What is Intravenous Sedation?

Most surgical procedures in our office will be done with the help of anesthetic medications that are delivered into the vein of the arm or the hand. Small catheters are placed after the skin has been numbed with a sprayed- on freezing compound. Intravenous anesthetic medications can be given for light sedation or for general anesthesia, depending on how they are given and how much medication is needed to safely accomplish the patient’s surgery comfortably. However, with the remarkable medications that are available today, the vast majority of our patients do not remember very much about the procedure. Many, in fact, really insist they were fully asleep when the goal was light intravenous sedation. The may have amnesia about the whole surgical event. Dr. Buche works hard to make sure the patient is appropriately sedated and comfortable. During general anesthesia, as one might need for having an appendix removed, the patient does not breath on his/her own normally and protective cough and swallowing reflexes are abolished. During intravenous sedation, and even what is known as “deep” intravenous sedation, these reflexes remain intact, although diminished. Patients will usually have little or no memory of the procedure with intravenous sedation. Along with sedative medications that cause amnesia and control discomfort, the patient is always given local anesthesia – it is rare for someone to remember when the novocaine, or xylocaine, is given. Because of the use of local anesthesia, patients will leave the office with numbness in the area of the surgery. Because of the use of a long-acting local anesthetic ( marcaine ) the patient may remain “numb” for up to twelve hours– not needing any pain medications.

If someone truly requires a general anesthetic for a very long or difficult surgical problem that cannot be managed in the office, an anesthesiologist will deliver the medications in a hospital setting. Many people remember having their wisdom teeth out under general anesthesia in the hospital. That was very common years ago. In most circumstances, due to safety in the office and technological advancements, hospitalization is not appropriate. It is also extremely costly to go to the hospital for an oral surgical procedure. We are able to provide you with a comfortable and safe experience in our office –and it costs far less!

It is mandatory for Dr. Buche to see a patient on a consultation basis prior to having intravenous sedation. The medical history will be reviewed, medications will be discussed, and the patient will be given information that will make the surgery safe. For instance, the patient may not have solid foods for six ( 6 ) hours prior to the procedure, although clear liquids ( such as apple juice or water ) may be consumed up to two ( 2 ) hours before the surgery. A responsible driver must come with the patient and stay in the office during the procedure and then drive the patient home. Many people have very special medical problems that need to be discussed prior to any intravenous medications being given. Basically, we want you to have all questions answered prior to having intravenous sedation and oral surgery.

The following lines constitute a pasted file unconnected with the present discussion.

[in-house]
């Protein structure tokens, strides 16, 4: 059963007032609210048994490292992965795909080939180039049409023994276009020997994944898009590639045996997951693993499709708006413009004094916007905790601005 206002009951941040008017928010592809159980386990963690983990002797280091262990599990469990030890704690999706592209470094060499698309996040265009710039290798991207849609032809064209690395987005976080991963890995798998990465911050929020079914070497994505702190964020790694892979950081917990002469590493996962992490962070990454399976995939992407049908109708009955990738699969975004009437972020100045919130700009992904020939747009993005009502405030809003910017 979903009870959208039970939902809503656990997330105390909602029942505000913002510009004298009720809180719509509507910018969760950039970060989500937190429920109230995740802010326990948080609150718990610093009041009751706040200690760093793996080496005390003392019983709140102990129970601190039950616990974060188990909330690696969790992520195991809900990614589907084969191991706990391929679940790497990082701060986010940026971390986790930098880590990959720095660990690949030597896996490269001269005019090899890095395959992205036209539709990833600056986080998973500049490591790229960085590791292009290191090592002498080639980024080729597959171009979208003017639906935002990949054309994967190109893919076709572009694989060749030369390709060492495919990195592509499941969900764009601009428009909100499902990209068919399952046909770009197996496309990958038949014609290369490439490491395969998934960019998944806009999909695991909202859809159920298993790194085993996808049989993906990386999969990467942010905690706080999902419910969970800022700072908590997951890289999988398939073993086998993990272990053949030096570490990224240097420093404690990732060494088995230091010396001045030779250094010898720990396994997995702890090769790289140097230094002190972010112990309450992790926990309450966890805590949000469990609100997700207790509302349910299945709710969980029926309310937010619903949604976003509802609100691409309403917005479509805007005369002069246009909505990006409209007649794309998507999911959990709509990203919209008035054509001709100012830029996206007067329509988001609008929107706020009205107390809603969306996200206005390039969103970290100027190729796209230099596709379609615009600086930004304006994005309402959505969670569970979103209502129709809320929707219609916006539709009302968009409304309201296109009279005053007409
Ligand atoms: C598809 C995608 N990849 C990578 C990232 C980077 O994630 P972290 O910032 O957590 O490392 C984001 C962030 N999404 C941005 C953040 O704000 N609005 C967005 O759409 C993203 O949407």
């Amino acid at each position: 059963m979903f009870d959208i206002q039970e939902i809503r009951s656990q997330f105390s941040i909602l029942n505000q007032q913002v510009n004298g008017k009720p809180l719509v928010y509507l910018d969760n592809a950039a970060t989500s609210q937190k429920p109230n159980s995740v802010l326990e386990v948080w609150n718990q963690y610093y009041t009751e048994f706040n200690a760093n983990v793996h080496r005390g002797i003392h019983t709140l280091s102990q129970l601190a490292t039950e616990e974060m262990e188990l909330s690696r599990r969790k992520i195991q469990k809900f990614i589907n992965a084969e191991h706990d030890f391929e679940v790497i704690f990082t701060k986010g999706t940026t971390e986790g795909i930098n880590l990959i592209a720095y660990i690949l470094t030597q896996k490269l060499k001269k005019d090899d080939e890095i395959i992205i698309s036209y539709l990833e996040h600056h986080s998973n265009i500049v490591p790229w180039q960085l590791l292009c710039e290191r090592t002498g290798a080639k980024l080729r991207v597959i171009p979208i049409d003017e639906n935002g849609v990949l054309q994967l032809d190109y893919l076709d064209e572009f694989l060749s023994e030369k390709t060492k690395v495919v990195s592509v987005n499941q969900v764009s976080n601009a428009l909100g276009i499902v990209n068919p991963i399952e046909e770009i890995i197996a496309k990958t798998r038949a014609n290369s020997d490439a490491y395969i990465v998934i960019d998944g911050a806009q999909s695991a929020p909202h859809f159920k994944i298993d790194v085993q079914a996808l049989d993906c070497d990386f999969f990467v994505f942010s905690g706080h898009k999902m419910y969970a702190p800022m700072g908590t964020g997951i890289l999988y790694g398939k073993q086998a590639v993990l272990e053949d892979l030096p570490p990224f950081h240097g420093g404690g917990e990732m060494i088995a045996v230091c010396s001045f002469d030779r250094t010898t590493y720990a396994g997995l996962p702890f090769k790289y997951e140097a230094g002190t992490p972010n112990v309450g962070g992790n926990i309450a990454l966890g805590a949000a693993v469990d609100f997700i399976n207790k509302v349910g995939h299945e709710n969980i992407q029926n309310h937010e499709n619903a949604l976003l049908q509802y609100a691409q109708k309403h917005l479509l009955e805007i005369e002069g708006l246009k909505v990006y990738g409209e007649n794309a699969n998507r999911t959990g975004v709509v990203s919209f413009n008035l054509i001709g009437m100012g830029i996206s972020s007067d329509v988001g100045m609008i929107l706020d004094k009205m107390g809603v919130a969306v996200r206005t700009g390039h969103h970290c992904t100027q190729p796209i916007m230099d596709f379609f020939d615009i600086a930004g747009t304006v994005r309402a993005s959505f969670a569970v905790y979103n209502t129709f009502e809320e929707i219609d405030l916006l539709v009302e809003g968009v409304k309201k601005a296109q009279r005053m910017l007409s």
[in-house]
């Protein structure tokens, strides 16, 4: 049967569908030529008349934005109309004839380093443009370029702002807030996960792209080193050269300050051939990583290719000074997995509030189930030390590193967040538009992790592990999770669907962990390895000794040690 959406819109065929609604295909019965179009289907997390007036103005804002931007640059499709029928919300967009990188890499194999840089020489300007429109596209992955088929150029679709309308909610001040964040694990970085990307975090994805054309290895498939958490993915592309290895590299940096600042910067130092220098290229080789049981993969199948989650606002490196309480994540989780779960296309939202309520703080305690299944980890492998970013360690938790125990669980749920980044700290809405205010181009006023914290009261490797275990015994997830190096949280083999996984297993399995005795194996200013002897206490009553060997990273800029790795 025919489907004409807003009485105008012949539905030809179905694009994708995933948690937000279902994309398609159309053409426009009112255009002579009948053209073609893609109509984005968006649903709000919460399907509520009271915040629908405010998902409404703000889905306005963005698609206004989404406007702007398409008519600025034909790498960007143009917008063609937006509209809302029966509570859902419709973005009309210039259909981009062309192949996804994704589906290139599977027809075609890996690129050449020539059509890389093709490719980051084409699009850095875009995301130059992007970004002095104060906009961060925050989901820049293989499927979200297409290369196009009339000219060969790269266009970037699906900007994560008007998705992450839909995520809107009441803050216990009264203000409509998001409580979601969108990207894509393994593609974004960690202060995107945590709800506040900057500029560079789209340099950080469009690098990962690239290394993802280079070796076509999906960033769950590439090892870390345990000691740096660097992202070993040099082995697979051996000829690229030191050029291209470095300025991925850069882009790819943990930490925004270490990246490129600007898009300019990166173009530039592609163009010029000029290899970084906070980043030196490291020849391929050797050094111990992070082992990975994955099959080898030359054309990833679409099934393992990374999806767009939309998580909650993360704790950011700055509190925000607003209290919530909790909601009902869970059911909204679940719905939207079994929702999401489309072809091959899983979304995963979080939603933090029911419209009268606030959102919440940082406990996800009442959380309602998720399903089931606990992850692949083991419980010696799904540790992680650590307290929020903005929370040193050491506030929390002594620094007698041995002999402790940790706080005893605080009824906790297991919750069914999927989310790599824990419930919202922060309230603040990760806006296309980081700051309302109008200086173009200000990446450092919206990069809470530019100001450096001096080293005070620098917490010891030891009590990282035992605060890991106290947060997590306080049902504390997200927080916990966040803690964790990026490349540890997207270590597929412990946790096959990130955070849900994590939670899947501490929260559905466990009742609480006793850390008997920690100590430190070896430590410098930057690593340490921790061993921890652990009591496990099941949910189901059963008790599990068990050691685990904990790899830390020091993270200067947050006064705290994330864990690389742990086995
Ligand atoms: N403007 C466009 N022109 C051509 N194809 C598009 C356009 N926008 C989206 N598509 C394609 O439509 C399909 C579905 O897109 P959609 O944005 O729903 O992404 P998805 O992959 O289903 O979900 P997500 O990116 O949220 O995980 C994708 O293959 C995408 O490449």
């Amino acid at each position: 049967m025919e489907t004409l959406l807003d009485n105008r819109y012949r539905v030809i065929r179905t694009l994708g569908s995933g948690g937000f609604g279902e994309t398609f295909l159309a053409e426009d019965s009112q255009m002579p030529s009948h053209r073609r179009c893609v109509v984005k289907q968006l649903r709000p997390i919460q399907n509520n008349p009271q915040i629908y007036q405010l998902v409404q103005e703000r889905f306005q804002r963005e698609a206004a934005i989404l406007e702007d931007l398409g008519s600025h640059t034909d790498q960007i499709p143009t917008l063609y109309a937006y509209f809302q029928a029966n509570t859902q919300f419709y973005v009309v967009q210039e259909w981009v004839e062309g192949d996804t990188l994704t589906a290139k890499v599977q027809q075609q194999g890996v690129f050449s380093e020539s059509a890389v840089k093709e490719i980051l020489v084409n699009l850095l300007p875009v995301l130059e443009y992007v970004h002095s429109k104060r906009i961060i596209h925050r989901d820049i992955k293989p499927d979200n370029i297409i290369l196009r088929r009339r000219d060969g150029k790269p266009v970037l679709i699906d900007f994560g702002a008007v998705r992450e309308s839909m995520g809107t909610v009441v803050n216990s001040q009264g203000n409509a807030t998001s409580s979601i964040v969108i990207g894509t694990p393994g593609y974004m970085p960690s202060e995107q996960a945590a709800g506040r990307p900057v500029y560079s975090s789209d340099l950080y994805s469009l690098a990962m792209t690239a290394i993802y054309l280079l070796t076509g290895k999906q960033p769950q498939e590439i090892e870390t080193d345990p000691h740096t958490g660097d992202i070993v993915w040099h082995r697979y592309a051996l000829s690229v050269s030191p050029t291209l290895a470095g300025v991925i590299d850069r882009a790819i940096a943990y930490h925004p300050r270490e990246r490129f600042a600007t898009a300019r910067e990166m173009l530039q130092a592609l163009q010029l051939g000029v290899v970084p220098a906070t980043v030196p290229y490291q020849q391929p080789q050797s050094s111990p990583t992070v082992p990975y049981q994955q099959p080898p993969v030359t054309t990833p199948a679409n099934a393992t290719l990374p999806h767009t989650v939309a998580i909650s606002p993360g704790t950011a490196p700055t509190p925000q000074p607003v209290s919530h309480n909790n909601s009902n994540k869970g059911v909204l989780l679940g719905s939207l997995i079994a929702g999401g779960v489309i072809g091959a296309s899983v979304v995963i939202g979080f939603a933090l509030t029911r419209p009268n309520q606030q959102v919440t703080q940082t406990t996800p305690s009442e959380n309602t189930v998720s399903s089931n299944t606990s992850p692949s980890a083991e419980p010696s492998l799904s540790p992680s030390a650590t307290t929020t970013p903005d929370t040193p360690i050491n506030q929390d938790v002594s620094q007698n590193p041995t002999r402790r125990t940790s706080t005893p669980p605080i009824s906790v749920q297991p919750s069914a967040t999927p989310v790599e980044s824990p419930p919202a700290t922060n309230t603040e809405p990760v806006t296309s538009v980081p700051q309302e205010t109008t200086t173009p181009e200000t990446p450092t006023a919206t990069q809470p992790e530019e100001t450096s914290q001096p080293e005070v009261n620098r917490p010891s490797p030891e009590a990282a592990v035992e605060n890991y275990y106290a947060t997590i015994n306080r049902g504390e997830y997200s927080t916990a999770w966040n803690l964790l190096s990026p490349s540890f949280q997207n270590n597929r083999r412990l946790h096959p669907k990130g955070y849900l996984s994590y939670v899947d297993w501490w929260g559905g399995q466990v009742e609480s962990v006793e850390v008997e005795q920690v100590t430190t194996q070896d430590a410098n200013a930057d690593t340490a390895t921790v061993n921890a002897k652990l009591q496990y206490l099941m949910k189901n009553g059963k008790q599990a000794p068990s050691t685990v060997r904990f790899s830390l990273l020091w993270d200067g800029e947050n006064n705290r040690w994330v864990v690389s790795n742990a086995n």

There are other things that are very important when it comes to having intravenous sedation. If a person drinks large quantities of alcohol on a daily basis, uses recreational drugs, or even takes certain prescription drugs, tolerance to sedatives may be a factor. Dr. Buche may have to use much higher doses of medications to obtain a normal level of sedation. These are things he really needs to know prior to the surgery for comfort and for overall safety. If the patient has been exposed to recreational drugs for a long time, then there may be risk with intravenous sedation! Anyone who uses recreational drugs must openly talk with Dr. Buche prior to intravenous sedation. It can be a matter of life and death.

Intravenous sedation makes the difference between a comfortable and pleasant experience and one that is less than ideal. Difficult procedures are made much easier for not only the patient, but also for the doctor. You can have confidence in the fact that Dr. Buche is well-trained in the use of intravenous medications and general anesthesia and the management of complications that might arise. He has been delivering safe and effective intravenous anesthesia for many years. Our office has up to date medical monitoring equipment and a well trained staff. If there are any questions regarding anesthetic management in our office, questions are encouraged and welcome!